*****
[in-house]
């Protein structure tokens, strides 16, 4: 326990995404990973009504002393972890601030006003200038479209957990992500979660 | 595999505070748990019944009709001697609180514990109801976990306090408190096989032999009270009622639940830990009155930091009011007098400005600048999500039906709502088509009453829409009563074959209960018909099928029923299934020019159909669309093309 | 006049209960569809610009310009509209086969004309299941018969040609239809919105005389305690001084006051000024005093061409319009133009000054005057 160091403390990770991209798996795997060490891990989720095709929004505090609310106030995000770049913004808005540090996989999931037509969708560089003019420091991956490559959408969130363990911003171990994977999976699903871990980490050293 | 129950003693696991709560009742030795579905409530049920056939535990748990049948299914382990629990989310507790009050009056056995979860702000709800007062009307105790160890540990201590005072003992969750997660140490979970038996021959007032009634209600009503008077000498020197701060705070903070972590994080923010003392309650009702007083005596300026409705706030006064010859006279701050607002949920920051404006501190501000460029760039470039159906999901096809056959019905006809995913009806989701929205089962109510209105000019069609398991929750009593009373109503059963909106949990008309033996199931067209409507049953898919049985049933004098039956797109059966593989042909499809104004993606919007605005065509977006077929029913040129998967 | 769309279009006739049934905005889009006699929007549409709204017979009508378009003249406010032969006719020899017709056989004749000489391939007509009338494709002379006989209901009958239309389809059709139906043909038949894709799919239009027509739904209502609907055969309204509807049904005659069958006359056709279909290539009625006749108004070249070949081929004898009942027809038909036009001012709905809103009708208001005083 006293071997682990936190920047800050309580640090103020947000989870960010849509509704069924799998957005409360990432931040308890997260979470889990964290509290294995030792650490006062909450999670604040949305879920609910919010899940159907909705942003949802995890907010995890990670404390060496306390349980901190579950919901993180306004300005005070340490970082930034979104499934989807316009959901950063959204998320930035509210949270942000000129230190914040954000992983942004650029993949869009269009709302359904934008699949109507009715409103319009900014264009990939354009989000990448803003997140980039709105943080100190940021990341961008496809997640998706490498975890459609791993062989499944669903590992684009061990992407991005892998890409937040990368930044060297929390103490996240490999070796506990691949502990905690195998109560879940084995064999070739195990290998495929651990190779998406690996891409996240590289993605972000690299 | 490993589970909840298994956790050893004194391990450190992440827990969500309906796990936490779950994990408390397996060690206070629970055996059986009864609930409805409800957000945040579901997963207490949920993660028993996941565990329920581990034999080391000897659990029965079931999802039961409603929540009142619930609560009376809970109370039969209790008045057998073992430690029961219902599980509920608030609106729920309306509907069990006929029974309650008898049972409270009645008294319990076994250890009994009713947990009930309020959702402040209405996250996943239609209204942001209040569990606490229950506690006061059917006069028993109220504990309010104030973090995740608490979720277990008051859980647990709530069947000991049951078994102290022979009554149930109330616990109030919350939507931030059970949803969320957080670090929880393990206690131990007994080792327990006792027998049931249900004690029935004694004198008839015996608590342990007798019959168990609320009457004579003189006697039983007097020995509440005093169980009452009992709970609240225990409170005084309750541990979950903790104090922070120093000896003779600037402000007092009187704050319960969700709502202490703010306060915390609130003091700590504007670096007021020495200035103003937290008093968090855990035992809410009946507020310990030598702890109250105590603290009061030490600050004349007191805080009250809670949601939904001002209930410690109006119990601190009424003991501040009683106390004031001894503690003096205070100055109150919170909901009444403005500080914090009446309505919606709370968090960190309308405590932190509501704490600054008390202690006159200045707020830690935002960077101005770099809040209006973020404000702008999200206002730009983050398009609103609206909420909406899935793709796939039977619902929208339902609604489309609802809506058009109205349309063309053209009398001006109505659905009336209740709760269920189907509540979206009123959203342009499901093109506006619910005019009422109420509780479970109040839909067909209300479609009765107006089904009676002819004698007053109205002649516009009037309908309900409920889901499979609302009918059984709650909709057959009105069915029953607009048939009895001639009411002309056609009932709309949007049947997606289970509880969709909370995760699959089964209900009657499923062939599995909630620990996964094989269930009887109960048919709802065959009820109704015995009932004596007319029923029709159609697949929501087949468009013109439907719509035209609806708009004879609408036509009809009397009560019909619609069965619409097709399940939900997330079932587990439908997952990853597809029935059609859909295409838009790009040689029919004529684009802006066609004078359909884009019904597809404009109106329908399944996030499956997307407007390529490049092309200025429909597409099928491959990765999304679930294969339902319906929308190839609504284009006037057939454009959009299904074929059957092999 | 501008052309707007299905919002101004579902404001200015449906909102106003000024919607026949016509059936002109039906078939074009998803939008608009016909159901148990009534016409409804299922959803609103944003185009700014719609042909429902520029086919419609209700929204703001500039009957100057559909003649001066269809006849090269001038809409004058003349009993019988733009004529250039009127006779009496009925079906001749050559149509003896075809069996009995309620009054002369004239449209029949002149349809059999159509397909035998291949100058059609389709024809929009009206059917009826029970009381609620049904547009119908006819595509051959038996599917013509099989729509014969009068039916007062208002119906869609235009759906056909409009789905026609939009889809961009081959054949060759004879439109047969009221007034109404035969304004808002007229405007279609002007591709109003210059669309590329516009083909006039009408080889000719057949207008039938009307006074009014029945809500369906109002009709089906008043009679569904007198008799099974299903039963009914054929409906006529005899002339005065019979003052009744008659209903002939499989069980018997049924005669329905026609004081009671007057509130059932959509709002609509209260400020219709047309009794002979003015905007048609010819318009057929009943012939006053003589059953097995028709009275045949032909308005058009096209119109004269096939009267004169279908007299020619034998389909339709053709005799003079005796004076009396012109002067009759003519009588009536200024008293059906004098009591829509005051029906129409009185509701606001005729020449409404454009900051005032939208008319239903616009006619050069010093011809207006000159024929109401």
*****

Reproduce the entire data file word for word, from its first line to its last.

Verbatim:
[in-house]
């Protein structure tokens, strides 16, 4: 326990995404990973009504002393972890601030006003200038479209957990992500979660 | 595999505070748990019944009709001697609180514990109801976990306090408190096989032999009270009622639940830990009155930091009011007098400005600048999500039906709502088509009453829409009563074959209960018909099928029923299934020019159909669309093309 | 006049209960569809610009310009509209086969004309299941018969040609239809919105005389305690001084006051000024005093061409319009133009000054005057 160091403390990770991209798996795997060490891990989720095709929004505090609310106030995000770049913004808005540090996989999931037509969708560089003019420091991956490559959408969130363990911003171990994977999976699903871990980490050293 | 129950003693696991709560009742030795579905409530049920056939535990748990049948299914382990629990989310507790009050009056056995979860702000709800007062009307105790160890540990201590005072003992969750997660140490979970038996021959007032009634209600009503008077000498020197701060705070903070972590994080923010003392309650009702007083005596300026409705706030006064010859006279701050607002949920920051404006501190501000460029760039470039159906999901096809056959019905006809995913009806989701929205089962109510209105000019069609398991929750009593009373109503059963909106949990008309033996199931067209409507049953898919049985049933004098039956797109059966593989042909499809104004993606919007605005065509977006077929029913040129998967 | 769309279009006739049934905005889009006699929007549409709204017979009508378009003249406010032969006719020899017709056989004749000489391939007509009338494709002379006989209901009958239309389809059709139906043909038949894709799919239009027509739904209502609907055969309204509807049904005659069958006359056709279909290539009625006749108004070249070949081929004898009942027809038909036009001012709905809103009708208001005083 006293071997682990936190920047800050309580640090103020947000989870960010849509509704069924799998957005409360990432931040308890997260979470889990964290509290294995030792650490006062909450999670604040949305879920609910919010899940159907909705942003949802995890907010995890990670404390060496306390349980901190579950919901993180306004300005005070340490970082930034979104499934989807316009959901950063959204998320930035509210949270942000000129230190914040954000992983942004650029993949869009269009709302359904934008699949109507009715409103319009900014264009990939354009989000990448803003997140980039709105943080100190940021990341961008496809997640998706490498975890459609791993062989499944669903590992684009061990992407991005892998890409937040990368930044060297929390103490996240490999070796506990691949502990905690195998109560879940084995064999070739195990290998495929651990190779998406690996891409996240590289993605972000690299 | 490993589970909840298994956790050893004194391990450190992440827990969500309906796990936490779950994990408390397996060690206070629970055996059986009864609930409805409800957000945040579901997963207490949920993660028993996941565990329920581990034999080391000897659990029965079931999802039961409603929540009142619930609560009376809970109370039969209790008045057998073992430690029961219902599980509920608030609106729920309306509907069990006929029974309650008898049972409270009645008294319990076994250890009994009713947990009930309020959702402040209405996250996943239609209204942001209040569990606490229950506690006061059917006069028993109220504990309010104030973090995740608490979720277990008051859980647990709530069947000991049951078994102290022979009554149930109330616990109030919350939507931030059970949803969320957080670090929880393990206690131990007994080792327990006792027998049931249900004690029935004694004198008839015996608590342990007798019959168990609320009457004579003189006697039983007097020995509440005093169980009452009992709970609240225990409170005084309750541990979950903790104090922070120093000896003779600037402000007092009187704050319960969700709502202490703010306060915390609130003091700590504007670096007021020495200035103003937290008093968090855990035992809410009946507020310990030598702890109250105590603290009061030490600050004349007191805080009250809670949601939904001002209930410690109006119990601190009424003991501040009683106390004031001894503690003096205070100055109150919170909901009444403005500080914090009446309505919606709370968090960190309308405590932190509501704490600054008390202690006159200045707020830690935002960077101005770099809040209006973020404000702008999200206002730009983050398009609103609206909420909406899935793709796939039977619902929208339902609604489309609802809506058009109205349309063309053209009398001006109505659905009336209740709760269920189907509540979206009123959203342009499901093109506006619910005019009422109420509780479970109040839909067909209300479609009765107006089904009676002819004698007053109205002649516009009037309908309900409920889901499979609302009918059984709650909709057959009105069915029953607009048939009895001639009411002309056609009932709309949007049947997606289970509880969709909370995760699959089964209900009657499923062939599995909630620990996964094989269930009887109960048919709802065959009820109704015995009932004596007319029923029709159609697949929501087949468009013109439907719509035209609806708009004879609408036509009809009397009560019909619609069965619409097709399940939900997330079932587990439908997952990853597809029935059609859909295409838009790009040689029919004529684009802006066609004078359909884009019904597809404009109106329908399944996030499956997307407007390529490049092309200025429909597409099928491959990765999304679930294969339902319906929308190839609504284009006037057939454009959009299904074929059957092999 | 501008052309707007299905919002101004579902404001200015449906909102106003000024919607026949016509059936002109039906078939074009998803939008608009016909159901148990009534016409409804299922959803609103944003185009700014719609042909429902520029086919419609209700929204703001500039009957100057559909003649001066269809006849090269001038809409004058003349009993019988733009004529250039009127006779009496009925079906001749050559149509003896075809069996009995309620009054002369004239449209029949002149349809059999159509397909035998291949100058059609389709024809929009009206059917009826029970009381609620049904547009119908006819595509051959038996599917013509099989729509014969009068039916007062208002119906869609235009759906056909409009789905026609939009889809961009081959054949060759004879439109047969009221007034109404035969304004808002007229405007279609002007591709109003210059669309590329516009083909006039009408080889000719057949207008039938009307006074009014029945809500369906109002009709089906008043009679569904007198008799099974299903039963009914054929409906006529005899002339005065019979003052009744008659209903002939499989069980018997049924005669329905026609004081009671007057509130059932959509709002609509209260400020219709047309009794002979003015905007048609010819318009057929009943012939006053003589059953097995028709009275045949032909308005058009096209119109004269096939009267004169279908007299020619034998389909339709053709005799003079005796004076009396012109002067009759003519009588009536200024008293059906004098009591829509005051029906129409009185509701606001005729020449409404454009900051005032939208008319239903616009006619050069010093011809207006000159024929109401």